By DONNA PAGE
May 1, 2014, 11:30 p.m.
A ‘‘DIRTY tricks’’ campaign to promote Nathan Tinkler’s failed coal-loader bid cost Newcastle the chance at a $600million container terminal development, a supporter of the proposal said yesterday.
Canberra-based public affairs analyst Greg Cameron said he found it ‘‘astonishing’’ that forces within the former Labor government were working against the proposal because they thought there was more money to be made from a coal-loader on the former steelworks site.
Mr Cameron was speaking after hearing evidence given at the ICAC yesterday where it was alleged former Labor member for Newcastle Jodi McKay was undermined by her colleague Joe Tripodi and the Tinkler Group because of her support for the container terminal.
‘‘It’s hard to believe that for some people the purpose of the exercise was to destroy the container terminal proposal so it could be used for coal,’’ he said.
‘‘Being honest you sort of get blindsided by these things, I never thought of it that way. It’s a terrible shame for the region, which has lost a great opportunity.’’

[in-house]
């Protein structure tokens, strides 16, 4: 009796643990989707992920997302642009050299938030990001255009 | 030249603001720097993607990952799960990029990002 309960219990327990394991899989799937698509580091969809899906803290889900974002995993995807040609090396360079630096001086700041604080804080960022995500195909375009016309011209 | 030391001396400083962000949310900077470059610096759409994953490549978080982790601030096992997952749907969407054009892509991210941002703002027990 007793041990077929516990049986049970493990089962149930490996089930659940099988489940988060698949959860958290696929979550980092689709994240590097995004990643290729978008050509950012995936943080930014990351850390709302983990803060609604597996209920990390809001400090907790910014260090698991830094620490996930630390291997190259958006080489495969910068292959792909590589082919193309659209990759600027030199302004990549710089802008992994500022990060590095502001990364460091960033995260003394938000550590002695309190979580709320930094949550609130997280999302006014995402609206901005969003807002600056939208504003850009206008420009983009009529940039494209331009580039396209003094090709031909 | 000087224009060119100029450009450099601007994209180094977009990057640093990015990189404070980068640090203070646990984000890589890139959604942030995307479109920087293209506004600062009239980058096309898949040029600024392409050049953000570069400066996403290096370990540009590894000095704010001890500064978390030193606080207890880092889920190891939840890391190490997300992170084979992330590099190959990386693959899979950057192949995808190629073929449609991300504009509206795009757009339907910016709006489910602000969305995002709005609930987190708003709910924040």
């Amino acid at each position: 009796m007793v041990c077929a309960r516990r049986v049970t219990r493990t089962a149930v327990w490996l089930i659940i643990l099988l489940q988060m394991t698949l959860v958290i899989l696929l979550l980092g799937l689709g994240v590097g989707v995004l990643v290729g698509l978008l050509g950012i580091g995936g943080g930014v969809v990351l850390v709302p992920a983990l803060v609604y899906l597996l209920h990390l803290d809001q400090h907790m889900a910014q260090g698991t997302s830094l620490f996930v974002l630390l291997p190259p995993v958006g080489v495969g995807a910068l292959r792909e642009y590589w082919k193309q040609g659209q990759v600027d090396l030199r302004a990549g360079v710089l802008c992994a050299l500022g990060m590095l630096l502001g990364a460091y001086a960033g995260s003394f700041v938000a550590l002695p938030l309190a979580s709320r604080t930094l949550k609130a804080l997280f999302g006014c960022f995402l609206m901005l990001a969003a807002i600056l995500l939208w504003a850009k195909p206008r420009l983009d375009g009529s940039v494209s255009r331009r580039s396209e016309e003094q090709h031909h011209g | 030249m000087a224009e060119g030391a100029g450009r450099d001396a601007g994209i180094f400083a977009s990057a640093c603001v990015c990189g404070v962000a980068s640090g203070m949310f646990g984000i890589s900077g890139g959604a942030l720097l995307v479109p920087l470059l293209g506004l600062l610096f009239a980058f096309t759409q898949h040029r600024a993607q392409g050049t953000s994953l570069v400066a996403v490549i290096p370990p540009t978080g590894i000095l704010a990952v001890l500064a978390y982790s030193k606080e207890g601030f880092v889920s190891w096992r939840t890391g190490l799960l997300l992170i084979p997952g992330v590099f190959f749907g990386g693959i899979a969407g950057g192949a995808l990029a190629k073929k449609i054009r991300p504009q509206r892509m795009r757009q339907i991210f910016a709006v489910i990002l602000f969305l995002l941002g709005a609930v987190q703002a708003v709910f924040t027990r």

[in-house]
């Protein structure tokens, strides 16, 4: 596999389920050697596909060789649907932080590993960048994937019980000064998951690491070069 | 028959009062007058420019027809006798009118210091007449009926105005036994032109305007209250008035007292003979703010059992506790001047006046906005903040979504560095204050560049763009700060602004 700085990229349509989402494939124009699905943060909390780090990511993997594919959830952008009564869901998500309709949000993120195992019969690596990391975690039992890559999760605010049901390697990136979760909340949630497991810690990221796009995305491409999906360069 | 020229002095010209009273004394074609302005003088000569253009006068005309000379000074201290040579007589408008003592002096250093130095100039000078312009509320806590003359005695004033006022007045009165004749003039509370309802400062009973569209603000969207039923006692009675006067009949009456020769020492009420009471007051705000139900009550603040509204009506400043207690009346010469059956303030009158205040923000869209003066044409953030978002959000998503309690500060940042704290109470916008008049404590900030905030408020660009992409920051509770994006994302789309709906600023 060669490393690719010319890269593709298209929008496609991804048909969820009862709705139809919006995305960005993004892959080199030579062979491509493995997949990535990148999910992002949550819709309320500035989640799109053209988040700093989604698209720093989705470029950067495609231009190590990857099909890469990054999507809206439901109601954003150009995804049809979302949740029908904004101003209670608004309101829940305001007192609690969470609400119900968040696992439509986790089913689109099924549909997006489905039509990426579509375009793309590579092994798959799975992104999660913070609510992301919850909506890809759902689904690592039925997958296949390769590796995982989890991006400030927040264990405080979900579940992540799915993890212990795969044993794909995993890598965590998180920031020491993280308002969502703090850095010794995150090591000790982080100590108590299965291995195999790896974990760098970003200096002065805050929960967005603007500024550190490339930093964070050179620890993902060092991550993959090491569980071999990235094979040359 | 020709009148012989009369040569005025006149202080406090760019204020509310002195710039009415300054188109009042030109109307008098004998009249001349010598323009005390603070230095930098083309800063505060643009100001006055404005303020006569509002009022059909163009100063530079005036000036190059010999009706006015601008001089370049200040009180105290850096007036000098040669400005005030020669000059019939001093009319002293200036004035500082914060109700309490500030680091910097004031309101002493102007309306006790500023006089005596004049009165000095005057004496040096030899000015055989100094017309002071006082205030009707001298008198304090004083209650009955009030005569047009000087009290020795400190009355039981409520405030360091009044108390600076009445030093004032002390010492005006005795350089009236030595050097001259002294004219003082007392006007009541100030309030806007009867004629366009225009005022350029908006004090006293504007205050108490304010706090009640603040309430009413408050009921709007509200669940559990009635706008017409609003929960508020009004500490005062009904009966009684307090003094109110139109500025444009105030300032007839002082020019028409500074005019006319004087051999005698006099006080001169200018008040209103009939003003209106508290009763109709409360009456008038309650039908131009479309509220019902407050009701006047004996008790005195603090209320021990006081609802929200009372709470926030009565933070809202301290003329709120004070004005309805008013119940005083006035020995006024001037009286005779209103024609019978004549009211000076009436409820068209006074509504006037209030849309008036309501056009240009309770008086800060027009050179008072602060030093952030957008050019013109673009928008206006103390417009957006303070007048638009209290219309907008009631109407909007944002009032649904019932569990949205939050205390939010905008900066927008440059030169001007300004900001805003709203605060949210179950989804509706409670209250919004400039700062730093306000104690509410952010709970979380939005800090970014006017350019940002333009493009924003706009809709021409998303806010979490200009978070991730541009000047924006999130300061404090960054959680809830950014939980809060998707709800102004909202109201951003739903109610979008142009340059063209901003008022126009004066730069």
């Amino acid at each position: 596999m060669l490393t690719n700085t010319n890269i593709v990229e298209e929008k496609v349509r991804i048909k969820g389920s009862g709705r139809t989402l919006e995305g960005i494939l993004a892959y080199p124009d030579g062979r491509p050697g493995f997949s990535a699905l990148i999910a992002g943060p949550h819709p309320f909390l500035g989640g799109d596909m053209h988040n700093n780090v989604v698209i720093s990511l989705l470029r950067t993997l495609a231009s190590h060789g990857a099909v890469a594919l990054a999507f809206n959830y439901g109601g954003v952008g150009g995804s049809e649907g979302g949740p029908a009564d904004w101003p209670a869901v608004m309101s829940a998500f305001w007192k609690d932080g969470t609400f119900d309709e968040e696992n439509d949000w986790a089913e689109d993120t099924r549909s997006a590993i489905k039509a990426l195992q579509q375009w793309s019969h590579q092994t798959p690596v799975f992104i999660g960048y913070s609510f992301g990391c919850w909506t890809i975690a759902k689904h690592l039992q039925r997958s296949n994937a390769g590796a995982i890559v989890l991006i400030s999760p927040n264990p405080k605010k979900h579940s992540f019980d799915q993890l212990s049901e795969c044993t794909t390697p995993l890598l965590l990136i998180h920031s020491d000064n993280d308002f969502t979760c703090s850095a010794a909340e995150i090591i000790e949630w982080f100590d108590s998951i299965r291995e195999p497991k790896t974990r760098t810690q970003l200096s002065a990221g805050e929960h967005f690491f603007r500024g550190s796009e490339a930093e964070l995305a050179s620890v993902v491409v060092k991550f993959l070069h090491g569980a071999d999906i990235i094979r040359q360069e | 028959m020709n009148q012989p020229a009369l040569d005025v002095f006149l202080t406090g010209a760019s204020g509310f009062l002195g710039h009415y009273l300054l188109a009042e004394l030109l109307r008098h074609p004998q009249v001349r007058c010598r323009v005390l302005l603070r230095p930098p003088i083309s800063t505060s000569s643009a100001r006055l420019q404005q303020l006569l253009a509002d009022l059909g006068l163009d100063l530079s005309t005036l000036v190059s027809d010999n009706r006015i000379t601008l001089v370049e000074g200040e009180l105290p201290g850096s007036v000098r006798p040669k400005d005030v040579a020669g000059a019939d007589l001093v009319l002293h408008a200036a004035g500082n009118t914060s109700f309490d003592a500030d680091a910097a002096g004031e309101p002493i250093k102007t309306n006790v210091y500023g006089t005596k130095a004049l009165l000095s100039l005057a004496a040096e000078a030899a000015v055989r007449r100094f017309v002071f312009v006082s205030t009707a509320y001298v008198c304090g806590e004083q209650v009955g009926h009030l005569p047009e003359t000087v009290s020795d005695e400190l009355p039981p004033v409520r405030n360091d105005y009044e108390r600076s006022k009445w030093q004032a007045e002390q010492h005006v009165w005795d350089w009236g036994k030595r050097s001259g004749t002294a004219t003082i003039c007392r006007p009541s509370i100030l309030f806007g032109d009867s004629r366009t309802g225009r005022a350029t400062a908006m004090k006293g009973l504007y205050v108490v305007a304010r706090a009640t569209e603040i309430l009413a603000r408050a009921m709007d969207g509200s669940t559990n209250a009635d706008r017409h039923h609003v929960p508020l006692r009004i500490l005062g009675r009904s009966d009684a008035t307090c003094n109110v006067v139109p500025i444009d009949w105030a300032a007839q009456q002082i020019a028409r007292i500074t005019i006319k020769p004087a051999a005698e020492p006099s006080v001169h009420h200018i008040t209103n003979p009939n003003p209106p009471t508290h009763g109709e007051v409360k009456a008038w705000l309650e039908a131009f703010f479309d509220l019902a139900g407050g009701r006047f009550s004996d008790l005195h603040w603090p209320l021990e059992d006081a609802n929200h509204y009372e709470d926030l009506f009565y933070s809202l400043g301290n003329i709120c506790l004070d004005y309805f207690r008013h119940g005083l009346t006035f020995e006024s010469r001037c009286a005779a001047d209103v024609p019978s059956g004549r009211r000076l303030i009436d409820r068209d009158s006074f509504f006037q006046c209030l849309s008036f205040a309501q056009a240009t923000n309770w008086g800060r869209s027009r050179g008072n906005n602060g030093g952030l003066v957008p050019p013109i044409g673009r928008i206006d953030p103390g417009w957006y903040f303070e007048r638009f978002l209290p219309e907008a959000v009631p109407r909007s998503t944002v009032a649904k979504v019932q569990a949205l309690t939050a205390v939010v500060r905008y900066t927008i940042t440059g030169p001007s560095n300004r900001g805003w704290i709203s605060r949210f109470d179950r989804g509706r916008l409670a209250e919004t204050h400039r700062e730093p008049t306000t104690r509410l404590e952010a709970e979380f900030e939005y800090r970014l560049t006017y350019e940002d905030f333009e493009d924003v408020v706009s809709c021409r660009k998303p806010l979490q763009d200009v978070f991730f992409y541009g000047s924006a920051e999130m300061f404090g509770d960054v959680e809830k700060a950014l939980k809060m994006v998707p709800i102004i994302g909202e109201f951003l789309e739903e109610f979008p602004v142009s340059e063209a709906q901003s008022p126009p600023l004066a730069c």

Mr Cameron, a former BHP manager, was involved with the original plan for a container terminal on the former Newcastle steelworks site, which was first proposed in the mid-1990s.
The Newcastle container terminal was a key part of Labor’s port planning a decade ago but enthusiasm has waned since then, with both Labor and Coalition state governments approving further expansions of the Botany container terminal.
Mr Cameron still supports the Newcastle container plan, which he says would provide a big boost to the city while freeing valuable port-side land at Botany.
‘‘Not having a container terminal has stunted 20 years of manufacturing growth for the region, it can only be described as a catastrophe,’’ he said. ‘‘Investment does not occur for manufacturing for export unless there is fast, efficient world-class container terminal access.’’